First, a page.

For the first in a new E&M series, we speak to theatre producer Hannah Elsy, company director & producer of Hannah Elsy Productions, who talks Brexit, work-life balance and making a profit.
Europe’s millennial self-starters are a source of inspiration. They are willing to take risks most of us are unwilling to take.
But how easy is it to go at it alone?
What are the pitfalls of being your own boss at a young age?
E&M’s editor Sam Stevenson sits down with young theatre producer Hannah Elsy to find out.
Young and gumptious, Hannah Elsy has produced and developed several successful shows.
The 24-year-old’s first solo venture was rock musical The Quentin Dentin Show.
The musical, whose last outing was at Tristian Bates Theatre in the West End, imparts a weird and wonderful world—where musical theatre meets science fiction.
Hannah Elsy Production’s trading arm, Elsy Entertainment, is getting the album mastered at Abbey Road Studios in London.
More recently, Hannah took original cabaret musical I HAVE A BAD FEELING ABOUT THIS to VAULT festival, for which she enjoyed rave reviews.
The money is just as important. You have to love the business and the show in equal amounts”
“I’m doing what I always wanted to do,” she tells E&M in a London Waterloo café.
“I’m living the dream. I’ve always made theatre, ever since I was little.”
Hannah is full of energy; her evident enthusiasm for her chosen field shines through.
“I am completely in love with theatre,” she divulges, sipping a cup of tea.
But, regardless of her love of the arts, Hannah hasn’t lost sight of the need to turn a profit.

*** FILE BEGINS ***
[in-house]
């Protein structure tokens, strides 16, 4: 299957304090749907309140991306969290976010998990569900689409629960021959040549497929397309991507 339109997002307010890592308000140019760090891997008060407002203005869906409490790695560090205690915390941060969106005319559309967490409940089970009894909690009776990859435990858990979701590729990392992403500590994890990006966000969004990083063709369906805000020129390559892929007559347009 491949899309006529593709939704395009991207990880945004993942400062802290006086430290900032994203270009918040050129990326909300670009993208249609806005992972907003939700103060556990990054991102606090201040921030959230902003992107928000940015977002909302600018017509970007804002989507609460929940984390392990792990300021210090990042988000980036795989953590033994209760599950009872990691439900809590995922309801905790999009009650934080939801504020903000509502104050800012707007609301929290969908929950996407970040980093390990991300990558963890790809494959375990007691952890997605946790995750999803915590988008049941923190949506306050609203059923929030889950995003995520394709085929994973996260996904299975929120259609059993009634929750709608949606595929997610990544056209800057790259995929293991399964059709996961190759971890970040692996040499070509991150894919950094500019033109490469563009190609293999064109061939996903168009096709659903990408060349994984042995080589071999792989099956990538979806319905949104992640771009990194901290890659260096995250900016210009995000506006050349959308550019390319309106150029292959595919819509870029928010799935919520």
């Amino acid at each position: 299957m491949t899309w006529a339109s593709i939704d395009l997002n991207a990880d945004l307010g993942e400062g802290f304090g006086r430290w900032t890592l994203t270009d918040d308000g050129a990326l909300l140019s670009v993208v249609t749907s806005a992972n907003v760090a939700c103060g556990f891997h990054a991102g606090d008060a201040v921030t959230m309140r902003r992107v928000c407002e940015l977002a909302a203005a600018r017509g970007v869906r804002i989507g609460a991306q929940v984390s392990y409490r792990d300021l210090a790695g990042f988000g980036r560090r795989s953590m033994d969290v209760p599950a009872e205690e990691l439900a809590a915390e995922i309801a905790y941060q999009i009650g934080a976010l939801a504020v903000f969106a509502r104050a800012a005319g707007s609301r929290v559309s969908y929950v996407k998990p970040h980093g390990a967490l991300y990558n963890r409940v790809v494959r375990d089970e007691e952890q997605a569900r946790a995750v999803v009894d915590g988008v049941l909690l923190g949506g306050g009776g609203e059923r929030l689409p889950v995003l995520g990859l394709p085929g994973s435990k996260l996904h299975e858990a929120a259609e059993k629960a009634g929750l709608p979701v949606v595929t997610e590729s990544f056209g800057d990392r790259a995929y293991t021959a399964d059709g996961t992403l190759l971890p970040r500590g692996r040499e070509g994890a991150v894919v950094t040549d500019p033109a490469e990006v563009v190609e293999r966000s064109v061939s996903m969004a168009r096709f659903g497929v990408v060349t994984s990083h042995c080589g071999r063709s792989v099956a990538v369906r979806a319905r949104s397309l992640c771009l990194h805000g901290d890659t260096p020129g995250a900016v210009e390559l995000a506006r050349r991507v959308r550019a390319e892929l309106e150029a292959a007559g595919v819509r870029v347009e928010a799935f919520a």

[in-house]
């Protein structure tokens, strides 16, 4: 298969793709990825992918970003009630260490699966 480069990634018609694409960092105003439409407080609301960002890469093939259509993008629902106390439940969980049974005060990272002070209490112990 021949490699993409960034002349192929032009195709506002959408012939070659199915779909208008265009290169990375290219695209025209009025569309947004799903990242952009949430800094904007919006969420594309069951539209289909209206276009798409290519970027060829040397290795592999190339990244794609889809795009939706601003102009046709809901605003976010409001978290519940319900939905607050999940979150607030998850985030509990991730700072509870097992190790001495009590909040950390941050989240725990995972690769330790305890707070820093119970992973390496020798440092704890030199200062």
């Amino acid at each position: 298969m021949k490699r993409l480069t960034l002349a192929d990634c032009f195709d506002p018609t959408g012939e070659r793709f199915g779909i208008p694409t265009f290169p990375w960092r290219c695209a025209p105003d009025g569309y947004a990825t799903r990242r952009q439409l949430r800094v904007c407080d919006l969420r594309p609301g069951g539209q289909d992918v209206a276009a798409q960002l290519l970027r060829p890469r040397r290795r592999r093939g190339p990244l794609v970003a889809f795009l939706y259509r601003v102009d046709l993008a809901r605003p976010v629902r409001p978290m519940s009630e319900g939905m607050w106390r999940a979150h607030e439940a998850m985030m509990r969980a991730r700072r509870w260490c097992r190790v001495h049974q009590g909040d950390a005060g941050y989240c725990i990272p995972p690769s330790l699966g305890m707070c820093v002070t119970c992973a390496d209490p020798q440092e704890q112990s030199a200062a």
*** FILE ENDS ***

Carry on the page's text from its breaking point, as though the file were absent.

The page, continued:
She reveals first and foremost her passion is theatre, but she still needs to make ends meet.
“The money is just as important. You have to love the business and the show in equal amounts,” she explains, with burgeoning business nous.
“But that, in itself, is a passion. Working out how to make a product commercial, and how to make a show commercial is, in itself, a wonderful and exciting journey.
“Ultimately, a show is a product; like a painting is a product. All of these things are there to be sold and consumed.
“If you’re living in fantasy land and trying to deny that, I think you’re missing the point.”
Since its incorporation in 2017, Hannah Elsy Productions has got off to a flying start.
Slowly but surely, Hannah is beginning to make money from her passion.
“That’s absolutely the reward,” she explains.
Her entrepreneurial spirit, combined with unfailing love of what she does, provides the recipe for success.
To be a successful theatre producer, Hannah reveals she must juggle various ventures at once.
“That’s a key thing with theatre producing: you need to be doing multiple projects at once.
“No day is the same,” she tells E&M.
I’d love to take a show to Berlin; the art scene is wicked”
She reveals she usually switches between different projects during the day to keep things fresh.
“About a year ago, I was a lot less strict with myself,” she acknowledges, “and I used to be constantly working, but I found I was getting exhausted.”
Since then, she has had to be more disciplined, setting aside at least one day a week to relax.